Six Ways To Improve Your Customer Service

Six Ways To Improve Your Customer Service

"The customer is always right" is a popular expression you might not agree with, but the survival of your business is closely tied to the quality of customer service you provide.

Why is good customer service so important?

1. It saves money: The cost of satisfying your current customers and retaining them is lower than the cost of attracting new ones.

2. It generates referrals: Satisfied customers will likely tell their friends and family, maybe even strangers, about your business.

3. It helps build a good brand reputation: Surveys show that customers talk more about bad experiences than good ones, and in a world where social media and other forms of instant communication have made the spread of information faster than ever before, reports of one incident of bad customer service can go far very quickly, sometimes doing irreparable damage to the reputation of a business.

How can your business provide better customer service?

1. Develop a culture of treating customers well.

It is important that you and your staff always present the right attitude to customers. From the gate or front desk of your business, customers must be shown respect and treated like welcome guests. This begins with creating a customer service policy to guide employee behaviour toward customers. A good customer service policy should include instructions for greeting customers, handling their complaints, measuring their satisfaction and following up.

2. Listen first.

People want to be listened to and your customers are not an exception. Never, ever cut a customer off. Be patient enough to listen to complaints no matter how long they are and ask for clarification just to be sure customers express themselves thoroughly.

Listening also applies to non-verbal conversations with customers. When handling customer service with messaging apps such as WhatsApp or on social media, let customers finish before offering a solution.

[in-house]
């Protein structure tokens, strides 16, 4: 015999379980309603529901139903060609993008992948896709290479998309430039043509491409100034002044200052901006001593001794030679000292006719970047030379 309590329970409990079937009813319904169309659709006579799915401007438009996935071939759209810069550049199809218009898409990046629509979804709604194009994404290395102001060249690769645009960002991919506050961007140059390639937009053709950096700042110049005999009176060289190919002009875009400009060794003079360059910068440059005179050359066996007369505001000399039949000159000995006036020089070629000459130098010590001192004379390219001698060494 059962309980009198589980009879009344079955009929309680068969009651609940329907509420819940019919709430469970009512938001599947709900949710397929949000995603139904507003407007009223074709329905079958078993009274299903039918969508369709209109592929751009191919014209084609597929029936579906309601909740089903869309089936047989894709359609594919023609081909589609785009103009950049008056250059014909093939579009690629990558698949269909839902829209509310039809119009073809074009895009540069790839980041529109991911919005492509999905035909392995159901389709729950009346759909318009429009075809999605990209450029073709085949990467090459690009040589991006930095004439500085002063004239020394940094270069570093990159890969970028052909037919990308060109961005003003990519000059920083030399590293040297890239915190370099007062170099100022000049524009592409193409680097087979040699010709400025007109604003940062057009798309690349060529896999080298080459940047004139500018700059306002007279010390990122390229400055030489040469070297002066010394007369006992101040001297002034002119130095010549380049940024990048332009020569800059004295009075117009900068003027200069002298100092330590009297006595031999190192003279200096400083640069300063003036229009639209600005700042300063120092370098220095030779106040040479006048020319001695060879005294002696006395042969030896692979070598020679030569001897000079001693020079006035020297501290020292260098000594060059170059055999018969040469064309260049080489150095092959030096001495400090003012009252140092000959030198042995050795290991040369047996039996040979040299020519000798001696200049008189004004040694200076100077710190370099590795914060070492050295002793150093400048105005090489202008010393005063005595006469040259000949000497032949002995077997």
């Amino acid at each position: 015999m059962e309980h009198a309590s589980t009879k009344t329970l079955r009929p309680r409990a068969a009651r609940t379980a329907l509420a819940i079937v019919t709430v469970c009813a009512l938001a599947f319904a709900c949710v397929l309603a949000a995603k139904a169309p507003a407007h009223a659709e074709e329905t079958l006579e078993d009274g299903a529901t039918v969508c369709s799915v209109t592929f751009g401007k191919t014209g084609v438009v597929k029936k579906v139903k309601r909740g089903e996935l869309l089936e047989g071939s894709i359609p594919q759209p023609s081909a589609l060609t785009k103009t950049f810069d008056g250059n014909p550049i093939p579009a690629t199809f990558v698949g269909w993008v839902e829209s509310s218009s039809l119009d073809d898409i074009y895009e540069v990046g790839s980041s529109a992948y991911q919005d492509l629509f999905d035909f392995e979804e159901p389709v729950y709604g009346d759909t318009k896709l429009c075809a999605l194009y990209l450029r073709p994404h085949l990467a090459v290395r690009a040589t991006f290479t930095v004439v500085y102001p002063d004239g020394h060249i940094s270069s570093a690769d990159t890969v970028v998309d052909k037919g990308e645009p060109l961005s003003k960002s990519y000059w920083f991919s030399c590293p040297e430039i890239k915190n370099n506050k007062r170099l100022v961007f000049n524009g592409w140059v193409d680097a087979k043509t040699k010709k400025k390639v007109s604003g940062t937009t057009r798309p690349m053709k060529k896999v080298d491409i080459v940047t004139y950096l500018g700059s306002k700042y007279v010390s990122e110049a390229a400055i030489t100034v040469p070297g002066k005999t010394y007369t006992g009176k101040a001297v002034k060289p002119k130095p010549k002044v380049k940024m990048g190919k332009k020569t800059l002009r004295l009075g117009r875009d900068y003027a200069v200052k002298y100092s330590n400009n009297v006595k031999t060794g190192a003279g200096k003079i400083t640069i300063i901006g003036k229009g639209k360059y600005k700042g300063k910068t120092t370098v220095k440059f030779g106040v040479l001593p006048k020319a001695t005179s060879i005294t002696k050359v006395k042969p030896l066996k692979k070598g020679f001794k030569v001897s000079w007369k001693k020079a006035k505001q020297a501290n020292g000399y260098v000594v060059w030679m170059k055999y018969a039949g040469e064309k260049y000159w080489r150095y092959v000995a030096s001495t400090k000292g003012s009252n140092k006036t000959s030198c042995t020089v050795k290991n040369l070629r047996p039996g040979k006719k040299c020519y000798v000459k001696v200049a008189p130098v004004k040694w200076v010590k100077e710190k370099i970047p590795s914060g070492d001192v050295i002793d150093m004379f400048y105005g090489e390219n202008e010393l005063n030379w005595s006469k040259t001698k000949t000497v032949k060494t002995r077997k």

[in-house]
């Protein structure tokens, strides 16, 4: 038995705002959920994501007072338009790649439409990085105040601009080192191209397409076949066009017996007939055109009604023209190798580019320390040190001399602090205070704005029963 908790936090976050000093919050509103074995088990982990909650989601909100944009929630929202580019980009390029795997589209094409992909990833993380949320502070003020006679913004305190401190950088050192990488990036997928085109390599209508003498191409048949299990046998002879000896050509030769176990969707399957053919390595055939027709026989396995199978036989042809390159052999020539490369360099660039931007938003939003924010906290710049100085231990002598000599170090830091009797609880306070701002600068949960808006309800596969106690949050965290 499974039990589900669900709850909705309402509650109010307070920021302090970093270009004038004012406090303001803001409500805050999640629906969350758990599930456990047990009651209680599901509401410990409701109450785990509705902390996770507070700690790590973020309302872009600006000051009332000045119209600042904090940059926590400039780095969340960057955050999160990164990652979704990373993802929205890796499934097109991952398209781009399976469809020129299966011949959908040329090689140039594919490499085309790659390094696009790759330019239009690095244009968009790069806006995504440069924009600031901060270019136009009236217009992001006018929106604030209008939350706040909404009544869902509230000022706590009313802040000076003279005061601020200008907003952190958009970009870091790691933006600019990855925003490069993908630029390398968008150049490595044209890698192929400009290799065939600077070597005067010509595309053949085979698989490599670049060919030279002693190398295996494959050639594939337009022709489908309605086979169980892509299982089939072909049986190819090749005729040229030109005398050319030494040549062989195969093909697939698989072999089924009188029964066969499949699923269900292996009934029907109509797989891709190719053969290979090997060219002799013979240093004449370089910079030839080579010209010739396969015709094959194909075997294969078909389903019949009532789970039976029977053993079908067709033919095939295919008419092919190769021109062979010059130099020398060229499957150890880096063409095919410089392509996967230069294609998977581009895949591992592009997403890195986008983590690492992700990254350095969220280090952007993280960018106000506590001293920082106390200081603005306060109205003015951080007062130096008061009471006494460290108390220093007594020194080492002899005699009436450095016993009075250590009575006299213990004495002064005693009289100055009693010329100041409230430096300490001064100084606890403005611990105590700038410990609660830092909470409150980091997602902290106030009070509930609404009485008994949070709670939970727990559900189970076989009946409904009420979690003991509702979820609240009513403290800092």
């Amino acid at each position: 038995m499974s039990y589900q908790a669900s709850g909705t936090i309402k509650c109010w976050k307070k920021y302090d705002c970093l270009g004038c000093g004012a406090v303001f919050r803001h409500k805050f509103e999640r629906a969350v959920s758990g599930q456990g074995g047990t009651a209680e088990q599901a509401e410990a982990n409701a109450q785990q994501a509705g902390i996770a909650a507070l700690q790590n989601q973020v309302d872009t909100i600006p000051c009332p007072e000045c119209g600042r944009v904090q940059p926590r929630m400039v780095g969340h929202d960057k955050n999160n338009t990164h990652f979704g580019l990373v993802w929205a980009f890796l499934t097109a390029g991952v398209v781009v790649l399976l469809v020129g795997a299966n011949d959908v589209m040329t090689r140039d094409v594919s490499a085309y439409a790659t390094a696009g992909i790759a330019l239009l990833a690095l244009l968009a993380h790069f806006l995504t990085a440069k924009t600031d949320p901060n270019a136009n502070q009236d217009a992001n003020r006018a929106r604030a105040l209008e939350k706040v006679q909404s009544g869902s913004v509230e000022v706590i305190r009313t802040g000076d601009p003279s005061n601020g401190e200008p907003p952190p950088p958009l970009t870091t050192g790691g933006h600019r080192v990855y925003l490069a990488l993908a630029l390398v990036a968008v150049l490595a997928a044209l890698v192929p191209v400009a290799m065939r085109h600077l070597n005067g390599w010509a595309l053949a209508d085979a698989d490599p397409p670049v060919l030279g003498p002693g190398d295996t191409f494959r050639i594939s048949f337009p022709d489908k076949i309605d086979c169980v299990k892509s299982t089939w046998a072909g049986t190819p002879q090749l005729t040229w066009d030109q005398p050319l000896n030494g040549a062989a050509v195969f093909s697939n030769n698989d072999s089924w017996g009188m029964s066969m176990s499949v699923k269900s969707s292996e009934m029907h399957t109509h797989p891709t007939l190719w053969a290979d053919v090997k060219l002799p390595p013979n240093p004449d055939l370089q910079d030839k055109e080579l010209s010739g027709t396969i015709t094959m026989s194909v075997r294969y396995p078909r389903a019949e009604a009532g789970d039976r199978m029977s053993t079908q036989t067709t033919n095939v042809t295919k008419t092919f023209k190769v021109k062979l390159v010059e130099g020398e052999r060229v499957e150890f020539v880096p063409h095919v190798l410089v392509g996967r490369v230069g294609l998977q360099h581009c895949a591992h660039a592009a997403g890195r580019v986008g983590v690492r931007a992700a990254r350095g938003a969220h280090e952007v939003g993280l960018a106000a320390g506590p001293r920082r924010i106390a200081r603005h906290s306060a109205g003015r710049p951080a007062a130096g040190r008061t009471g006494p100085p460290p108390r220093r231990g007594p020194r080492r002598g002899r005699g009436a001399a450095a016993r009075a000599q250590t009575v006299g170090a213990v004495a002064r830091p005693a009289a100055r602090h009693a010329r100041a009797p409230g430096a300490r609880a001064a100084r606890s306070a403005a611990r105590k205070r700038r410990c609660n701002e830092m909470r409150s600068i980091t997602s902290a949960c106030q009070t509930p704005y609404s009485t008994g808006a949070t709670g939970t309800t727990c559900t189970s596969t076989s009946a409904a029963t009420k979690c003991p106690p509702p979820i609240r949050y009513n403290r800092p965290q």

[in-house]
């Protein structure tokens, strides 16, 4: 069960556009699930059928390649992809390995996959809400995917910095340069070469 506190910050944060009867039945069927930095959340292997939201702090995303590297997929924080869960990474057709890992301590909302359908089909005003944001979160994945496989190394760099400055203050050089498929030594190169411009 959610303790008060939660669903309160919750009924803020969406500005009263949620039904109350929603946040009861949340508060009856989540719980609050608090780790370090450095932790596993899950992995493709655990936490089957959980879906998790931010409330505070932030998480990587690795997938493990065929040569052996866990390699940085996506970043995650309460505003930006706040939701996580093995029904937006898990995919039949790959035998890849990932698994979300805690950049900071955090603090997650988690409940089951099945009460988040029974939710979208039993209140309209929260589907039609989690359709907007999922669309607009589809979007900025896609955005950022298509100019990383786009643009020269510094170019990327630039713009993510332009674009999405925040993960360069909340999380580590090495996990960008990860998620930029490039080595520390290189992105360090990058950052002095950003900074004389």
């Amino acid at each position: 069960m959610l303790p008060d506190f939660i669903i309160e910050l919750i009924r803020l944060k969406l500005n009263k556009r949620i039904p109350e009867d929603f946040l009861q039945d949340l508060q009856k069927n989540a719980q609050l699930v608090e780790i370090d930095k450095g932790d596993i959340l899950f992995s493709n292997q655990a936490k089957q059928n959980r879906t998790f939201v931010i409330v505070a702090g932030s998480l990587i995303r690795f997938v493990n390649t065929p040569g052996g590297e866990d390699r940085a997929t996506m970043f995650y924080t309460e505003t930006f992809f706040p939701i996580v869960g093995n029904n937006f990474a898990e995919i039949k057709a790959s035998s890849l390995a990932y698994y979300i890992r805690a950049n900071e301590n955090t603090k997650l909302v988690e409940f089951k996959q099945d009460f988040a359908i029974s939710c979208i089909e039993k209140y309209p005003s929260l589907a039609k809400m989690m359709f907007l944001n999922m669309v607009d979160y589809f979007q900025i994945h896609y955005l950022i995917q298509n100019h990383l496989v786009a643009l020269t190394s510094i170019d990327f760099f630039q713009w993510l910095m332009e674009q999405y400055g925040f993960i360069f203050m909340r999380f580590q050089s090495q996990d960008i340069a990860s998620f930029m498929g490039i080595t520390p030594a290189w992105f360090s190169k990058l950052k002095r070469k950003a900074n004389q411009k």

3. Be more human.

Good customer service is often dependent on the quality of the communication between your business and your customers. While politeness is important, automated responses and an unnecessarily formal or stiff tone tend to make customers uncomfortable. Never treat all customers like they are the same person. Be friendly and sensitive to individual needs, and respond to enquiries on a case-by-case basis instead of giving generic answers.

4. Always provide useful and simple information.

No matter how responsive you are to your customers' needs and enquiries, if the information you provide is too complicated or not useful, you cannot help them.

Every communication to your customers should be useful to them and easy for them to understand without asking further questions.

If your business has a website (yes, you need one), create an FAQs (frequently asked questions) page. Your FAQs page should provide details of your business operations that customers need to know in a question and answer format. For example, an ecommerce company's FAQs page will include the following questions and answers:

i) How can I pay for my order?

You can pay for your order online with MasterCard, VISA or through a bank transfer.

ii) How will my order be delivered to me?

Your order will be delivered through DHL, our trusted courier partner.

iii) When will I receive my order?

You will receive your order 2-3 days after payment. We usually deliver on time, but if there will be a delay, we will call and send an email to inform you.

As seen in the example provided, the grammar on your FAQs page must be simple and clear enough for your customers to understand immediately.

If your business does not have a website (or if you are responding to customers in real time), the same rules apply: the information you provide must be relevant to a customer's immediate need and clear enough for easy understanding.

5. Don't make promises you cannot keep.

Failing to keep your promise is a quick way to lose your customers. It is always better to give a realistic time frame for resolving issues, no matter how long, than to give a shorter time and take longer. No one likes to be let down. Don't build a culture of disappointing customers or you will soon have none.

6. Do more than is necessary.

Customers love businesses that do more than is required of them and extend their services beyond "business as usual." Following up after solving an issue, providing drinking water in your reception area and sending birthday cards are a few ways to show the caring side of your business and set it apart from your competitors. Never forget that the little things count.

If you have a comment, a tip or a question, post it in the comments section or send it to hello@margin.ng. We'll love to hear from you.

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